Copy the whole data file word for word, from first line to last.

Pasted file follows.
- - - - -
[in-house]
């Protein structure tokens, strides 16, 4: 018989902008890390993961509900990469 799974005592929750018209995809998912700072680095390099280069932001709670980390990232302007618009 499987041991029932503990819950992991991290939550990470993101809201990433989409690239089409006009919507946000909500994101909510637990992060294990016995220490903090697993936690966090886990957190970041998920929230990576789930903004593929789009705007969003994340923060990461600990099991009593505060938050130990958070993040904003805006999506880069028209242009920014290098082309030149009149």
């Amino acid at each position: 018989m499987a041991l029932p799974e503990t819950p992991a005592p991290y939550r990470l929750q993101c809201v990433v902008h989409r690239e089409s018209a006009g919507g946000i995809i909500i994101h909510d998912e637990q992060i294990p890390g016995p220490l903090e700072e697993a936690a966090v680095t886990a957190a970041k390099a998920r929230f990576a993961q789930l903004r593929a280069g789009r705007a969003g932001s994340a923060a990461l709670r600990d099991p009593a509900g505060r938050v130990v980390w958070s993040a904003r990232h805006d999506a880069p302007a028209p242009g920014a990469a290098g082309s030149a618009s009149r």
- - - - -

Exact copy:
[in-house]
């Protein structure tokens, strides 16, 4: 018989902008890390993961509900990469 799974005592929750018209995809998912700072680095390099280069932001709670980390990232302007618009 499987041991029932503990819950992991991290939550990470993101809201990433989409690239089409006009919507946000909500994101909510637990992060294990016995220490903090697993936690966090886990957190970041998920929230990576789930903004593929789009705007969003994340923060990461600990099991009593505060938050130990958070993040904003805006999506880069028209242009920014290098082309030149009149």
């Amino acid at each position: 018989m499987a041991l029932p799974e503990t819950p992991a005592p991290y939550r990470l929750q993101c809201v990433v902008h989409r690239e089409s018209a006009g919507g946000i995809i909500i994101h909510d998912e637990q992060i294990p890390g016995p220490l903090e700072e697993a936690a966090v680095t886990a957190a970041k390099a998920r929230f990576a993961q789930l903004r593929a280069g789009r705007a969003g932001s994340a923060a990461l709670r600990d099991p009593a509900g505060r938050v130990v980390w958070s993040a904003r990232h805006d999506a880069p302007a028209p242009g920014a990469a290098g082309s030149a618009s009149r």